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E-Mail this column to a friend The Constitution is malleable to the point of being characterless

S V Menon on the Constitution Review

    The debate on the Constitution is clearly not moving towards a consensus on the merits of a review. But for the first time since its inception, a document that existed as the copyright of a chosen few on the Constituent Assembly has been demystified and turned over to public discourse.

It may have been a transparent ruse by the NDA government to focus attention away from itself, but 'blame it on the Constitution' is the new theme song of the nation that makes the national anthem sound like a patriotic nursery rhyme.

For the moment at least, the idea of a Constitutional review remains a consensual notion. The disparate voices raised for and against establish one thing, however: the Indian Constitution is malleable to the point of being characterless. Sure, it was a radical document in its day, levelling the playing field for every Indian at birth. It says no to caste, puts religion in its place, upholds the supremacy of Parliament, accords a decisive role to the judiciary and bestows the seat of authority to the executive. The Constitution drips sage wisdom, and has plenty of heart. No doubt about that.

Then why isn't it working? Here we come across the line of control that divides the territory under debate. Has the Constitution failed us or have we failed it? is the question echoing in the trenches. This is the question that precludes consensus. And it is easy to see why: the centre of gravity shifts in relation to the location of the questioner. History illustrates that people in power are apt to question the sanctity of the Constitution.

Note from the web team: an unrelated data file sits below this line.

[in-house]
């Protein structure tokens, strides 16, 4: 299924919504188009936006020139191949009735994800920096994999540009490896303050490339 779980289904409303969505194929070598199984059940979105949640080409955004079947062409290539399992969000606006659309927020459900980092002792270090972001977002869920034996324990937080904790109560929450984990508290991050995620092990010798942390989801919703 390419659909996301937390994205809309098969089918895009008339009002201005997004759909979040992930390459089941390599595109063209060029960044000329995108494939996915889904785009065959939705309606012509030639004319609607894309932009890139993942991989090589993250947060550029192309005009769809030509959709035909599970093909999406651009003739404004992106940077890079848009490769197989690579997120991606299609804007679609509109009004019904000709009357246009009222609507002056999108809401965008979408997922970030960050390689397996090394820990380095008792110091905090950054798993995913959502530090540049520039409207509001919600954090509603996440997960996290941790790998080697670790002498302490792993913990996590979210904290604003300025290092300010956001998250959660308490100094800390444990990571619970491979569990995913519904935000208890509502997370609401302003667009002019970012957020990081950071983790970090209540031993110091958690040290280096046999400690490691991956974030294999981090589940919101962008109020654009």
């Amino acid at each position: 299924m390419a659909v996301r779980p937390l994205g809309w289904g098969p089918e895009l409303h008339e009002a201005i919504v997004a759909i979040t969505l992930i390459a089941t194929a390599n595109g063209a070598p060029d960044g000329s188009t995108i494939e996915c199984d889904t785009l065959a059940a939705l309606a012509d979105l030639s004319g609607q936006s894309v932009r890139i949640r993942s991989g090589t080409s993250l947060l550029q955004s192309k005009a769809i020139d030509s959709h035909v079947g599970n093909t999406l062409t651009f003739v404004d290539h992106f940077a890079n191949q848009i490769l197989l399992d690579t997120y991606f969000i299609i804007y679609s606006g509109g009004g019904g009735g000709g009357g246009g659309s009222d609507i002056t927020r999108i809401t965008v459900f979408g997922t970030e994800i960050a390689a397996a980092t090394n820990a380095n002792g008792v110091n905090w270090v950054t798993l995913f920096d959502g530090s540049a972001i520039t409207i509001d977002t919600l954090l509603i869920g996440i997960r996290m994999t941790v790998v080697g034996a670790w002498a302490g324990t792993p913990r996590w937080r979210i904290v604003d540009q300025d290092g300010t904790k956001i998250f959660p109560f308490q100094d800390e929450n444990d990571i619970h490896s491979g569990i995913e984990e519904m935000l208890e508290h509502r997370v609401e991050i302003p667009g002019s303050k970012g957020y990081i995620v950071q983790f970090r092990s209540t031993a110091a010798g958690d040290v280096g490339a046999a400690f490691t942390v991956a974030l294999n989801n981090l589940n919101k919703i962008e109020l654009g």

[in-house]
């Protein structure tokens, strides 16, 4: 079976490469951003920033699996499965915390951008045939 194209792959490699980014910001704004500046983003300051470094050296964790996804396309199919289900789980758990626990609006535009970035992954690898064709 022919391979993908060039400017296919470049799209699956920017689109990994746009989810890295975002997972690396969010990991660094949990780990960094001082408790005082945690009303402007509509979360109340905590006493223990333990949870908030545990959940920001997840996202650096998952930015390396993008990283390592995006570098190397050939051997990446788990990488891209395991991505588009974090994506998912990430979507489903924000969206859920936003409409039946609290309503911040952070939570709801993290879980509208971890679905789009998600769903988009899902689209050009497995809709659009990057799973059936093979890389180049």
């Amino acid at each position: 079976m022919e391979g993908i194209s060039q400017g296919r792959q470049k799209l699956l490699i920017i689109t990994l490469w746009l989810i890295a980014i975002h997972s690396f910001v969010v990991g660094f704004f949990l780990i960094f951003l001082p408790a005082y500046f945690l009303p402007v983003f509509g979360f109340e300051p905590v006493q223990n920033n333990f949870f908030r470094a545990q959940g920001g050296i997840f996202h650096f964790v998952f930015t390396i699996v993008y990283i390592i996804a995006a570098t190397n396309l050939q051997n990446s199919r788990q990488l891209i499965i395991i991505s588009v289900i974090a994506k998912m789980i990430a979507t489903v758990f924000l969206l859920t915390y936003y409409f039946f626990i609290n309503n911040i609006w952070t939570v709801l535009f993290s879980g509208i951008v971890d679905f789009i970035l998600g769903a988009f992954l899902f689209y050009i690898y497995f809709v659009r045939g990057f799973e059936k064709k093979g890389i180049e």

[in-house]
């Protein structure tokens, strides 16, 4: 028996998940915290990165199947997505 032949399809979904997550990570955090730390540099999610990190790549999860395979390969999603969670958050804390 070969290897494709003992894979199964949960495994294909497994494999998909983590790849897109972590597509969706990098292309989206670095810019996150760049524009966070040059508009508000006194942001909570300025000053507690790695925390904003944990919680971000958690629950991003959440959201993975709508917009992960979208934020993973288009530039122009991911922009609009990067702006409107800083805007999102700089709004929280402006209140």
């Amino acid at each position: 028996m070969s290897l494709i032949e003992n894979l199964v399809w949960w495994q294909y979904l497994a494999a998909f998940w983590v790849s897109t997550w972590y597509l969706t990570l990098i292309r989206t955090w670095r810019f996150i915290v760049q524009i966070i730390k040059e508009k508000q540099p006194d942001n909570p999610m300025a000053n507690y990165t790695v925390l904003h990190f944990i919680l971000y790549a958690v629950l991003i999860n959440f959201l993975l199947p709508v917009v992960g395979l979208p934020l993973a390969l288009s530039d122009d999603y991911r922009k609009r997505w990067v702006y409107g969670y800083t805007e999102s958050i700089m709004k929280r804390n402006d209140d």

Nehru and Indira Gandhi tried to make out a case for Constitutional reform in their time. The NDA government is doing the same today. The reformists and the status quoists are interchangeable categories determined by power. The status quoists tend to prevail because pushing a Constitutional amendment through Parliament is fraught with obstacles.

The NDA's Constitution Review Commission has to wrestle with imponderables that threaten to scuttle the review process. Its solace to the Opposition is that the basic structure of the Constitution will not be touched. But nobody is sure what that is. As if to absolve the Commission, a member points to the Supreme Court's inability to provide a guideline. Is it okay to tamper with the text, regarded by many as an article of faith?

The panel appears to have adopted sophistry as a tactical line. Let us not say basic structure. How about basic features such as parliamentary form of government and so on. Rephrasing the problem will not help when critical issues come up for examination. For instance, will the Commission recommend a fixed term for the Lok Sabha to offset the era of unstable coalitions?

The Commission is hamstrung by a low credibility rating in the eyes of those who see the review as a partisan initiative. It has set for itself a task similar to that of the Constituent Assembly, with neither the mandate nor the authority of that august body. At best the panel can catalogue the symptoms of an ailing body politic, but without the power of prescription.

The Commission is widely perceived to be out of its depth to undertake a serious review of the Statute. It does not convey an assurance of being broadbased, noncontroversial and earnest enough to examine and pass judgement on potentially volatile problems associated with Centre-state relations, elections, Article 356, the criminalisation of politics and so on. No member of the panel can be secure in the belief that its decisions will carry the day and initiate the process of Constitutional reform.

Then there is the crippling incongruity between the Constitution and those who set out to reform it. The Statute is an instrument of governance whose functionality is vested in the hands of the governing class. That is its soft core. The Constitution leaves too much room for manoeuvre to the politician who governs, without binding him to any laws that govern him. Because there is no law to govern the law-makers, the key component needed in the Constitution is the provision to bring political parties to heel.

The founding fathers reposed their faith in the Westminster model, overlooking some of its naivetes (the impartiality of the Speaker, that autonomy of the governor et al). Maybe India's Constitution needs to offload some of the baggage of the Raj. We can't make up our minds on who to entrust the job to.

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